And within INTEGRATION, prominent is MEMORY … Read about REDINTERATION

DYSFUNCTION.  Consciousness may be the supreme example of an experience we have that depends on many active processes functioning in exquisite synchrony.  Of course slight variations in any one of them has a more-or-less detectable effect on our consciousness, but usually within a range of tolerance such that we may not be aware of them.   Beyond that range, however, various dysfunctions reveal processes that contribute to consciousness that we were likely utterly unaware of.  Of course we can change our usual, more-or-less routine contexts and experience consciousness altered in ways that range from recreational to destructive. From disease through physical or physiological accidents that affect braiun function such as a mini-stroke (transient ischemic attack, or TIA) or worse…    Read more about revealing dysfunctions of consciousness. 

REPRESENTATIONS OF CONSCIOUSNESS:  Images of the brain, particularly in its cellular detail, are often strikingly beautiful: poised between empirical accuracy and validity and abstraction.  WORDS sometimes seem to help us understand what they refer to (or perhaps they make us more comfortable by condensing complexity to a more easily managed form).  ART in all its forms is, after all, an abstraction (simplified representation) … in fact at all levels of transformations between levels of organization, information is transformed.  (In science fiction, transcendent entities often represent themselves to humans in a more “manageable” form).

CONSCIOUSNESS: is it something we perceive? (or does it perceive US?)


    • Savant syndrome: expressions of extraordinary abilities are often associated with behavioral profiles that are in other ways dysfuntional or maladaptive–they seem somehow associated with the peculiarities of neurology responsible for the dysfunction– but remarkably (and much more rarely) they can be acquired, apparently the result of some neurological accident: see “Genius Explored” in Brain and Life (Dec 2021/Jan 2022)  

“NEURODIVERSE,” (first, what is “NORMAL“) and Consciousness Reading:  what may be revealed by dysfunction

READINGS:  “In Their Own Worlds by Sanford Schwartz in NYRB 7 June 2018;   The Electric Pencil: Using Art to Diagnose the Artist (Scheftel 2011)Hospital in Rio (Hoston 2004) ravidrin-on-psychiatric-art-in-pysche-2021

 Making a virtue of necessity?  Read: Witty Ticcy Ray by Oliver Sacks  

READING: Brain Hemorrhage and art as a symptom: Tommy McHugh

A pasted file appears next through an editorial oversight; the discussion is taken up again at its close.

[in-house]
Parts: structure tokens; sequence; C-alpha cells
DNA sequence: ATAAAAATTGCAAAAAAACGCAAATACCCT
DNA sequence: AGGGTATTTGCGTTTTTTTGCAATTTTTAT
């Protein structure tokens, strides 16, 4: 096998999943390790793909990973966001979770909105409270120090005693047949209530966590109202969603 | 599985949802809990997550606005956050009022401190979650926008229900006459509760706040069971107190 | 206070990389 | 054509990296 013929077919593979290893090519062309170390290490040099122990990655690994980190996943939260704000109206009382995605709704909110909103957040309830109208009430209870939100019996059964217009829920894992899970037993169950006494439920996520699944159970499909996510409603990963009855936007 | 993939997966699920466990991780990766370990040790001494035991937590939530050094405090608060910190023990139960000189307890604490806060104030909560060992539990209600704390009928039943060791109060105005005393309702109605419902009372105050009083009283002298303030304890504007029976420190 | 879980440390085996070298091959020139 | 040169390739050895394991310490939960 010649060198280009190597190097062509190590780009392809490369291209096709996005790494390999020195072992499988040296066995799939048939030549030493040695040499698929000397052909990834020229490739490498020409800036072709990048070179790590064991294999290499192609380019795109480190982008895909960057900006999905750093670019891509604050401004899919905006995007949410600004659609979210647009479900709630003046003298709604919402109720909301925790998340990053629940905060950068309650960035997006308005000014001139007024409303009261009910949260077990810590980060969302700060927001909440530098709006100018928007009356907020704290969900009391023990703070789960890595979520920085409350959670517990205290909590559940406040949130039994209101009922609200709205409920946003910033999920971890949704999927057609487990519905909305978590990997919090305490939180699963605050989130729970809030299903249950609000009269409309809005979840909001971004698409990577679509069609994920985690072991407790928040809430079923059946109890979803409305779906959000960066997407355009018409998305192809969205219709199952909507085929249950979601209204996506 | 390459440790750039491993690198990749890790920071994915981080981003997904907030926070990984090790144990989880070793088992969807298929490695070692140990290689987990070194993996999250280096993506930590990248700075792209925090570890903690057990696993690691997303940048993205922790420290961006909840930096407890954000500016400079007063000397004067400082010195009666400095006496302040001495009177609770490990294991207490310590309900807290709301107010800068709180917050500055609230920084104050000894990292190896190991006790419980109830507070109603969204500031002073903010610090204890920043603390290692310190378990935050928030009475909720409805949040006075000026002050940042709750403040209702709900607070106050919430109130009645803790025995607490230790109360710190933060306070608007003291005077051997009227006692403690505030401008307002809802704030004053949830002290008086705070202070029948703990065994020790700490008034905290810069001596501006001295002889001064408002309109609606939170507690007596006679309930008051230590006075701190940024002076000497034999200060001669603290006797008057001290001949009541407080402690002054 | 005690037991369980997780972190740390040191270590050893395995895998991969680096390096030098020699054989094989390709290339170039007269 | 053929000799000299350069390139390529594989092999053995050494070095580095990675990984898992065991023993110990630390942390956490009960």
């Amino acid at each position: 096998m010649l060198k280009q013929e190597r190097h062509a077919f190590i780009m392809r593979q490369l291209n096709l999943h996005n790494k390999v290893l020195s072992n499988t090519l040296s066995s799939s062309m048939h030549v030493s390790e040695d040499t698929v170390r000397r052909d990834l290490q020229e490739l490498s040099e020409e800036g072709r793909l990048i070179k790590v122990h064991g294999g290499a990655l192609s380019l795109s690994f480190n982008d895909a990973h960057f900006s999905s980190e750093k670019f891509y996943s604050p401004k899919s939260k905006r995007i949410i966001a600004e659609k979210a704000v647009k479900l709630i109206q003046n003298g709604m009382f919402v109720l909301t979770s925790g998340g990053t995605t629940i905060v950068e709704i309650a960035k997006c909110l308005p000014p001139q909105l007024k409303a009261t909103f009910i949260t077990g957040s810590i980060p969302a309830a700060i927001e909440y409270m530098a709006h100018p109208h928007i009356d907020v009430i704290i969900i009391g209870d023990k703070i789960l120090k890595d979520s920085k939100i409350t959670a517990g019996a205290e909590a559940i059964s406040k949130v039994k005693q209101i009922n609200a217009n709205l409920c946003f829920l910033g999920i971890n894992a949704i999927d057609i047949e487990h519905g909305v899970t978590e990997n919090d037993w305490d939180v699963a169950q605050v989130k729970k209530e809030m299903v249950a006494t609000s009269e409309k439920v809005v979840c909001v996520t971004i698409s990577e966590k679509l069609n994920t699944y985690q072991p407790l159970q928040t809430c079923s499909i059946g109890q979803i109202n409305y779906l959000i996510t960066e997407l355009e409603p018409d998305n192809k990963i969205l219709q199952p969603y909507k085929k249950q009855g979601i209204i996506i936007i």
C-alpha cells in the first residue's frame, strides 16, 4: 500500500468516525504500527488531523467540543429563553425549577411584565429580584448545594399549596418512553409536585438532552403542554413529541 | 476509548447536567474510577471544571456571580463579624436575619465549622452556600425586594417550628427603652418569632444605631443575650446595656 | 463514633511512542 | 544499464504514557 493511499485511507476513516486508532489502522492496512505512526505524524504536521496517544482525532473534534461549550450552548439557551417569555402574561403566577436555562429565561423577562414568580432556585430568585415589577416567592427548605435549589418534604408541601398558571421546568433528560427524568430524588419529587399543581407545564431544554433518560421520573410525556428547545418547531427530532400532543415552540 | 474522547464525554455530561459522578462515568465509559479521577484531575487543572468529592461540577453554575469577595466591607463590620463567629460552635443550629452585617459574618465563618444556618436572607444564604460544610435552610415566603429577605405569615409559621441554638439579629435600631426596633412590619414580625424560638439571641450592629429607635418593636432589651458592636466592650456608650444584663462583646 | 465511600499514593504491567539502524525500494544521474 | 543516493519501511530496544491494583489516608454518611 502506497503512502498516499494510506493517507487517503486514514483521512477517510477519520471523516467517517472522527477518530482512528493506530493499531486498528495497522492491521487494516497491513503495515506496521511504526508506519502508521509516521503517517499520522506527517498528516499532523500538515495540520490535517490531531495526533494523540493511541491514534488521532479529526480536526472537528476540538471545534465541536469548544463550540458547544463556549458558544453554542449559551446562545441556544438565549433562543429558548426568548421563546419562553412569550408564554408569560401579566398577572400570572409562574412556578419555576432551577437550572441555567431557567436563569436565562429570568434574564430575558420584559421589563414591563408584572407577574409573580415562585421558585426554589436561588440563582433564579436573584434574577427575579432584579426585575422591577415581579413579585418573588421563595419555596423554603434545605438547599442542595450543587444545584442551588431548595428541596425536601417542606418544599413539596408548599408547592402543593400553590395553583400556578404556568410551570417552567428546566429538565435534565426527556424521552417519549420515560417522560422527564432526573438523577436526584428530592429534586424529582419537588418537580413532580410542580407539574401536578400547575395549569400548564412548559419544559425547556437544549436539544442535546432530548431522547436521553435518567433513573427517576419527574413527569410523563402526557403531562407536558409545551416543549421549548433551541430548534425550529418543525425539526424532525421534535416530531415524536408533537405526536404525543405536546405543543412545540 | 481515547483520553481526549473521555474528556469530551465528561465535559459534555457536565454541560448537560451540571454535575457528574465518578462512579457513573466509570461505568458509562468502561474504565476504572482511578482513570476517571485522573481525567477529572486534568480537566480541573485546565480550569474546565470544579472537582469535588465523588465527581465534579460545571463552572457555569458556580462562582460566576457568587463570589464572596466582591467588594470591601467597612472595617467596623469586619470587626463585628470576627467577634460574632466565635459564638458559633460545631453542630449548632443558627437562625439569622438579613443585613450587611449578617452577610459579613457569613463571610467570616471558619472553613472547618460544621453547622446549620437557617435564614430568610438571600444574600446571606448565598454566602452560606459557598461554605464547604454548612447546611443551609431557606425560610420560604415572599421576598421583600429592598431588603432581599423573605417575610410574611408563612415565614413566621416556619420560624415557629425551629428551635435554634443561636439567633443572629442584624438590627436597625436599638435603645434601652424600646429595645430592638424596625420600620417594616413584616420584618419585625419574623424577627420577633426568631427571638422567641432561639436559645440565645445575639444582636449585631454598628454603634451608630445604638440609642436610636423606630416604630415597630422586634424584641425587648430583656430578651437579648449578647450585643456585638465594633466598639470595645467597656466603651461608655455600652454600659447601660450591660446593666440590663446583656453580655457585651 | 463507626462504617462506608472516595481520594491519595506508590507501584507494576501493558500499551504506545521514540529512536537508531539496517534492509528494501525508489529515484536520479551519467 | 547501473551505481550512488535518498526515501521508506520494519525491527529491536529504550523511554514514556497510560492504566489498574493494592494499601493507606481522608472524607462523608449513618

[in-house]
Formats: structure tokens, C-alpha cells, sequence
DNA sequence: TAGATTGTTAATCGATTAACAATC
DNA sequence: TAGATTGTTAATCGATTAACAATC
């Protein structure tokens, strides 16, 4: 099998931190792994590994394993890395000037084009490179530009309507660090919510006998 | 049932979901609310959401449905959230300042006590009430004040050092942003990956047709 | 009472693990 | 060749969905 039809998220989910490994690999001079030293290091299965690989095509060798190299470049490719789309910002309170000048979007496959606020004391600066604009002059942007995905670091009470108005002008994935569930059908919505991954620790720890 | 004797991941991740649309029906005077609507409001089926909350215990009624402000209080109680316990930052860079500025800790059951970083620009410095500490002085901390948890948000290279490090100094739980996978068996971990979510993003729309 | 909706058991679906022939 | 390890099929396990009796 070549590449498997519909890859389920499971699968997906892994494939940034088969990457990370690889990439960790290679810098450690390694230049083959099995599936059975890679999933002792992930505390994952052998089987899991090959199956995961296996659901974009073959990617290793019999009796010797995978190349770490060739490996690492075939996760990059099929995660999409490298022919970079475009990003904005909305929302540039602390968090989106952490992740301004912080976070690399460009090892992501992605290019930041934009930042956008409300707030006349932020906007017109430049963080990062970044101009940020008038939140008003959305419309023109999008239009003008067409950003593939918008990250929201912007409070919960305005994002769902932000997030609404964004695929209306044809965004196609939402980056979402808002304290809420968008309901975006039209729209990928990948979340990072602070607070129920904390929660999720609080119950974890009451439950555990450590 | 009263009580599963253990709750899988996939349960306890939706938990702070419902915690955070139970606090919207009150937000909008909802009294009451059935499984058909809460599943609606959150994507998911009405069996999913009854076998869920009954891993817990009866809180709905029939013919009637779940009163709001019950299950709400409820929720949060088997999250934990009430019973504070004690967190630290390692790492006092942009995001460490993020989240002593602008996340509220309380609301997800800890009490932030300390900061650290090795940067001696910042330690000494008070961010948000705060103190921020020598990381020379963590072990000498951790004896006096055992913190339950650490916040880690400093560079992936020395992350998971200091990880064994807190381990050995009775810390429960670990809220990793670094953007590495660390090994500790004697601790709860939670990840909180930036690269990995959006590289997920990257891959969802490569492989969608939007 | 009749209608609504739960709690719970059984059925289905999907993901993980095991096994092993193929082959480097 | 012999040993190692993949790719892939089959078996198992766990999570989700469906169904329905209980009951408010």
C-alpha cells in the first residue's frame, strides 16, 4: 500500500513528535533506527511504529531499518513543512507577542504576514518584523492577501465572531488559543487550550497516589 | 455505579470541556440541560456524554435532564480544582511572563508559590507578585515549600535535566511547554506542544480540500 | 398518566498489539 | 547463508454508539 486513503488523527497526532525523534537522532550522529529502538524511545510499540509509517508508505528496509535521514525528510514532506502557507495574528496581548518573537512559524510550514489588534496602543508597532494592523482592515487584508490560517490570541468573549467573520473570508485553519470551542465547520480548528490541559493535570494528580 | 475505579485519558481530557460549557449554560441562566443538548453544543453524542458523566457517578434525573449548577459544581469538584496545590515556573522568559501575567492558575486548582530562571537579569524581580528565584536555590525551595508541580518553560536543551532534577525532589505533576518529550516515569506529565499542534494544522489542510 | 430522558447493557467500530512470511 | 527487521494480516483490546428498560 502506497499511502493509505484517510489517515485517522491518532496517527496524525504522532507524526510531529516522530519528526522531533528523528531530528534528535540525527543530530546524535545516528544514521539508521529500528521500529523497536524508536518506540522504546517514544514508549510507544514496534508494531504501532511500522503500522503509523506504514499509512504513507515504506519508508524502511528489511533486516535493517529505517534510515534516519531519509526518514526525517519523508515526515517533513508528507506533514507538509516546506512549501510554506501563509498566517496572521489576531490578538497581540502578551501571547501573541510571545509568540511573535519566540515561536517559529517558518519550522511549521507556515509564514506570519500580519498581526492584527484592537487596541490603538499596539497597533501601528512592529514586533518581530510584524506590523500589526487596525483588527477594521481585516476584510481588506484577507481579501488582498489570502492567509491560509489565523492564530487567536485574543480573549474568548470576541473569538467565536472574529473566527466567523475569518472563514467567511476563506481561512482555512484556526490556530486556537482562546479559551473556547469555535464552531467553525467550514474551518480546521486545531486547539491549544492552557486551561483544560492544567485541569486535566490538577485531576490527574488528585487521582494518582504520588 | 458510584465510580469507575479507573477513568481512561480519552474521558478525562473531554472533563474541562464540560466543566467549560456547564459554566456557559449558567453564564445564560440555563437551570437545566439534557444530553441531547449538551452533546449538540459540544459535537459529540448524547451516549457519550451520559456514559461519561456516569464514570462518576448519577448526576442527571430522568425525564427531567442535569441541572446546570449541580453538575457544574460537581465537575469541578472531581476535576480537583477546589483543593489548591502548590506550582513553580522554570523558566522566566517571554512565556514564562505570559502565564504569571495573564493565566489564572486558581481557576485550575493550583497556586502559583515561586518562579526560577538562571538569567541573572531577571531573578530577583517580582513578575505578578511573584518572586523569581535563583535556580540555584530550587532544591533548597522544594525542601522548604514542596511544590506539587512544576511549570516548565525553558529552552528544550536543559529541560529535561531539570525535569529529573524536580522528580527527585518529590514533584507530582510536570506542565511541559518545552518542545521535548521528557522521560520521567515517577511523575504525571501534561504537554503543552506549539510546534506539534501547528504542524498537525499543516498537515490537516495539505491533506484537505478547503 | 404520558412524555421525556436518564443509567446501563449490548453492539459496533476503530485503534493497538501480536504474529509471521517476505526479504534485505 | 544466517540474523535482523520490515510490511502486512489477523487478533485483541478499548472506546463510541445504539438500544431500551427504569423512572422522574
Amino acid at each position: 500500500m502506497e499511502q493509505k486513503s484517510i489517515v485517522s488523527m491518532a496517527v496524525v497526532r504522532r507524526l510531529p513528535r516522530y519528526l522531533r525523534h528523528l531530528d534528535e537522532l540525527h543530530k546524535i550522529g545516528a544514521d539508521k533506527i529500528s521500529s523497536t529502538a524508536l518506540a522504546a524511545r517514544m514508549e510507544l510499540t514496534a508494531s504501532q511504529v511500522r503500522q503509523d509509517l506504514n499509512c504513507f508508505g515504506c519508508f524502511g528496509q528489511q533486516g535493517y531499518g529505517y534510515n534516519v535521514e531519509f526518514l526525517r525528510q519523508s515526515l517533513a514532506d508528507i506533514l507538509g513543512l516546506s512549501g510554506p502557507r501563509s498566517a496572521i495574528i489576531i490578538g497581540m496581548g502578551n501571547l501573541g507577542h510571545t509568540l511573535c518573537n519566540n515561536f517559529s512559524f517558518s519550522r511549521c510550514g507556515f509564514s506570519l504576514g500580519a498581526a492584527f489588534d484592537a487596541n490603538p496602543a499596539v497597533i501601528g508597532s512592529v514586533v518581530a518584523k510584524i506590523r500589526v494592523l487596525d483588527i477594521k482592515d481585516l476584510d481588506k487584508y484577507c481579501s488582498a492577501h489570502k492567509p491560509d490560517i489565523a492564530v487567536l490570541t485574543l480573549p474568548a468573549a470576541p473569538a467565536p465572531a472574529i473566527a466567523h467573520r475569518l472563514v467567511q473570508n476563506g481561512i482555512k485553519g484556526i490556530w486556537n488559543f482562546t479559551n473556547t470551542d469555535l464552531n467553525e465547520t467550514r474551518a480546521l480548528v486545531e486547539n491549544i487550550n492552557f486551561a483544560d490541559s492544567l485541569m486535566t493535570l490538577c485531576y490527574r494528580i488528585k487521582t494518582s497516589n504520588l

Artist’s visualization of consciousness-related parts of brain




“To classify consciousness as the action of organic machinery is in no way to underestimate its power.  In Sir Charles Sherrington’s splendid metaphor, the brain is an ‘enchanted loom where millions of flashing shuttles weave a dissolving pattern.’  Since the mind recreates reality from the abstractions of sense impressions, it can equally well simulate reality by recall and fantasy.  The brain invents stories an runs imagined and remembered events back and forth through time.  (E.O. Wilson, 1978).  The issue is relevant in light of the frequent sense that creative insights come from outside us: see Artists speaking of their experiences. 

The poet, Paul Valéry, reminds us that “consciousness reigns but does not govern.” 


“QUESTION ! a recent photoessay by Jessica Hamzelou in New Scientist introduced us to “…neuroscientist-turned-artist Greg Dunn [who] aided by artist and physicist Brian Edwards, [represented consciousness] largely by hand, and using a special etching technique. “The piece was designed to be an unprecedented image of the brain,” says Dunn of his project, titled “Self Reflected.”  View this as presented in the magazine (New Scientist, June 17, 2017, APERTURE,”).  The question asks us to consider if representations of complex phenomena (words, pictures, music) –which are themselves simplifications, abstractions — can give us insight into complexity of which they are fragments ?”  (remember “redintegration?”)

ALTERNATIVE PERSPECTIVES and THEORIES of CONSCIOUSNESS.  Like the parable of the blind men and the elephant, there are multiple theories of consciousness––often complementary, often overlapping.



FREUD’s PROJECT.  Sigmund Freud was a neurologist, but it was not solving the problems that meant the most to him as a physician.  As he was transitioning to psychoanalysis he wrote,   “Project for a Scientific Psychology,”  … “to furnish a psychology  that shall be a natural science: that is, to represent psychical processes as quantitatively determinate states of specifiable material particles, thus making those processes perspicuous and free from contradiction (Freud 1895/1953-1974,  p.295).”    “He abandoned the “Project,” however … because it was too bold for the neurology of 1895. But he soon found other reasons for inferring the occurrence of unconscious mental processes—and other ways to study them. They became the central concern of his new science of psychoanalysis.”  (Woody & Phillips 1995:124).)